In 2017, a fatberg was found in the sewer systems of East London stretching the length of two football pitches, with a lot of the fatberg being made up of plastic waste.

As there is more and more focus on the amount of plastic waste we produce, we thought it would be interesting to find out what shouldn’t be flushed down the toilet.

1. Wet Wipes

These are often thought to be a similar material to toilet paper – but the majority of wet wipes contain plastic and don’t break down. It is thought that wet wipes are responsible for over 90% of the blockages in the UK sewer systems and cost £100 million every year!

Supermarkets have started phasing out plastic from their wipes – but we can all do our bit by just putting them in the bin!

2. Sanitary Products

In the UK alone, it is thought we dispose of 4.3 billion sanitary products each year – That is a lot of plastic waste!

Plastic applicators can be found on our beaches in their thousands and the average pad contains about the same amount of slow-to-degrade plastic as 4 carrier bags!

The cost to the UK is £88 million each year to clear these products from our sewerage systems.

3. Contact Lenses

Over 4 million people in UK wear contact lenses – and is thought 1 in 5 wearers dispose of them down the sink or toilet instead of in a waste bin.

These are adding to the amount of plastic pollution found in our rivers & oceans. Contact lenses are small and they break down into microplastics which can be consumed by aquatic organisms – aquatic organisms that are part of a long foodchain.

Think twice about flushing them – they could end up on the dinner table!

4. Cotton Buds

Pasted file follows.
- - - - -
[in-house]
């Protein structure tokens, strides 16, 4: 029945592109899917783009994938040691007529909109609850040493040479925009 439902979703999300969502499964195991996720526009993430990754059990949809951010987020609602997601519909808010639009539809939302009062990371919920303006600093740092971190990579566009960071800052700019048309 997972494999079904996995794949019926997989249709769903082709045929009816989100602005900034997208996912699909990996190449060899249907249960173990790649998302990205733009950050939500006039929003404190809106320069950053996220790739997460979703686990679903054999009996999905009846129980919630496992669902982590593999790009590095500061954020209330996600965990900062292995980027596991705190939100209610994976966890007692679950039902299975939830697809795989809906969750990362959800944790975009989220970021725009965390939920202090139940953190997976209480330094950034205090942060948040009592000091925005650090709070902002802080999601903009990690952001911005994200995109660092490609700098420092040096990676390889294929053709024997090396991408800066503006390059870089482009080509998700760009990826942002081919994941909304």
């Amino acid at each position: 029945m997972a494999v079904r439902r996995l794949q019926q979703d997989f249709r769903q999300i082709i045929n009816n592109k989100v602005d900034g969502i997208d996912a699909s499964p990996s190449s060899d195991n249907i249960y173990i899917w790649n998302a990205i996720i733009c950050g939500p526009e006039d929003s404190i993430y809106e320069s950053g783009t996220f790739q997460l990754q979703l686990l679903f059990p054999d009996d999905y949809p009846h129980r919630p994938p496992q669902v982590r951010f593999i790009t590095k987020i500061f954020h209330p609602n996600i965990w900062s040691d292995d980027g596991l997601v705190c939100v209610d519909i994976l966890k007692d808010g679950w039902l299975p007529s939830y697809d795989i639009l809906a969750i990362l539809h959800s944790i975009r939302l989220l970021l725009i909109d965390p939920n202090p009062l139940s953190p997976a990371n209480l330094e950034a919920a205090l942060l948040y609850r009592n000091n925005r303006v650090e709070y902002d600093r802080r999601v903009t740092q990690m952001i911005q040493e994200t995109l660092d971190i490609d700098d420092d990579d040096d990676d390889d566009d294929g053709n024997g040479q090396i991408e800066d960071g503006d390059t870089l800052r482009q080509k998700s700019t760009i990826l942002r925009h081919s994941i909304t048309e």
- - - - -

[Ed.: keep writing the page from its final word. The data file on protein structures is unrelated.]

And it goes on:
Plastics, including cotton buds, have been found in the stomach of turtles, seabirds and many species of fish. This may be reduced soon as far as cotton buds are concerned though.

Following a switch from plastic to paper sticks from market leader Johnson’s®, supermarkets in the UK have followed suit by phasing out plastic cotton buds with the majority of them changing by the end of 2017.

So next time you are going for your weekly shop, take a look at the 100% paper stick cotton buds. But remember, if you do still use the old plastic cotton buds, put them in the bin!

5. Condoms & Wrappers

It isn’t a topic anyone wants to talk about – but it is a serious one.

We may think it is the most discreet way to get rid of them – but that is only if it doesn’t get stuck in the flushing mechanism!

Honestly, the amount of condoms and wrappers that make it into our sewerage system is staggering. Stop it.

We should all remember that the toilet isn’t a rubbish bin and it should not be a habit that is second nature to through our plastics down the toilet.

The good news is we can all play a part in reducing the risk of this happening by thinking more carefully about what we flush down the toilet and sink.